These Tree Houses Turn Your Backyard Into a Private Theme Park
That's because the company, Monster City Studios, also builds sets for amusement parks and movies.
Monster City Studios (MCS) sounds like a movie production company. And for good reason. The five-year-old, California-based design and fabrication firm builds “themed environments” for amusement parks, movie sets, and interactive museums. They work out of a massive Fresno workshop and are contracted by such companies as Disney and Dreamworks. But when they’re not creating fantasy worlds for the next blockbuster, the 15-person team heads from backlot to backyard where they construct fantastical treehouses and playsets that seem torn from the pages of fairytales.
“My background is model railroad building,” says James A. Powell, Vice President of Design for MCS. “One day I made something kind of cartoony, and somebody said you need to make this into a dog house. So I did, and they loved it. And then people said you need to make a playhouse. And eventually, it just got bigger and bigger.”
As in, “$70,000 treehouses” bigger. A quick scan of Monster’s Etsy page shows five models for sale, from the modest seven-foot-tall Huck’s Hideout Playhouse and a Storybook Cottage (both of which cost $9,750), to a $68,000 Victorian that stands 14-feet-tall in an artificial tree and a $75,000 model that looks like it’s straight off the set of the Hobbit.
MCS doesn’t really push the houses much ⏤ not surprising considering the price ⏤ so the few orders they do receive from Etsy and Pinterest are relegated mostly to side work. They sell about one or two a year and have, to date, made the dreams of probably 20 or so kids come true. Many of them from the Middle East, which is, again, not surprising.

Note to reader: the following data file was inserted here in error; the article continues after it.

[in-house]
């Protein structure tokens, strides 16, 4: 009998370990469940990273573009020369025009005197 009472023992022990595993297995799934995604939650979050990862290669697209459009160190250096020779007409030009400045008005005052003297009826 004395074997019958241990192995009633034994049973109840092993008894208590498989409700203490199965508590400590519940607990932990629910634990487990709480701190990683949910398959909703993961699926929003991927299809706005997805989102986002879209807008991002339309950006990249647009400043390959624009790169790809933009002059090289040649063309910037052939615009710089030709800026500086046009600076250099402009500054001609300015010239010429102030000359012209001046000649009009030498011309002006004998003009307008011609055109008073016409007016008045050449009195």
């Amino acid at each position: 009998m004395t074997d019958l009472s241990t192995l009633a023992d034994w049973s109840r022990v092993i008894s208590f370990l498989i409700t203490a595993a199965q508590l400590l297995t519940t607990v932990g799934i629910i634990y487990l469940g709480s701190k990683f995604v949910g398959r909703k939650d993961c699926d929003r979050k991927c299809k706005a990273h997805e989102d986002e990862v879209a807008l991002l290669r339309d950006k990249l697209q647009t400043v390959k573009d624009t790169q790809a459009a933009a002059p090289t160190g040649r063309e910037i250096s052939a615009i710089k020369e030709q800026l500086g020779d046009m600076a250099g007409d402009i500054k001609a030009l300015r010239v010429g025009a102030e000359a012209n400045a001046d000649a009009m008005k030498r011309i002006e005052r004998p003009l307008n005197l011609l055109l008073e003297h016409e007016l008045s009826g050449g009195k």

Designed in a 3D program called ZBrush and built of steel, wood, and foam, each house (at least the bigger ones) takes a crew of eight about a month to construct. “We take big blocks of foam, load them in the machine, and the machine actually carves out the parts,” says Powell, explaining the post-design process. “Then we take the parts, glue them together, and hard coat them with the same material used in the lining of truck beds called polyurea.” Fun fact: Cover a piece of soft styrofoam with polyurea and it literally becomes bomb proof. “Mythbusters did an episode a couple of years ago where they took plywood and brick walls and coated it with the exact same stuff,” adds Powell. “And then they set C4 off. It’s pretty strong.”
The bombproof houses aren’t falling over anytime soon, either. “The Victorian is built on a two-inch tube steel frame,” says Powell, “and probably weighs a good 10,000 pounds.” Interiors are custom made but often pretty basic ⏤ striped wallpaper, wood, or basic white paint, for example. One of the houses they sold in Dubai, however, did include a couple of sinks. There was a sandbox at the bottom and the parents wanted the kids to be able to rinse off. Smart.
Now the big question, how the hell are you getting that 10,000-pound playhouse home and set up? They’re actually built in pieces so it’s easy to transport. “It comes with wall pieces, roof sections, and then the tree and branches,” Powell says of one the treehouses. “There are 20 large parts and, like LEGOs, you stack them all together, bolt the thing down, and it’s ready to go.” It takes between two days to a week to assemble, and the MCS crew will even fly out/sleep on your couch (kidding) to ensure it’s all snapped together properly. Otherwise, they’ll help find qualified local contractors in the area to do it for you. Depending on locations, shipping can run between $800 and $3,000.
For customers who’d rather not spoil their kids, but don’t have a problem doting on their dachaund, MCS also builds custom $10,000 pet houses that look like log cabins and New York City brownstones. They’ve also done an epic, as in giant 120-foot-by-60-foot, Indiana Jones-themed man cave presumably for the world’s biggest Temple of Doom fan. Assuming your Modern Space Shed isn’t cutting it these days, they can do it again for just a couple of hundred grand. “If somebody calls with an idea, we’ll bring it to life,” says Powell, “We’ll make anything.”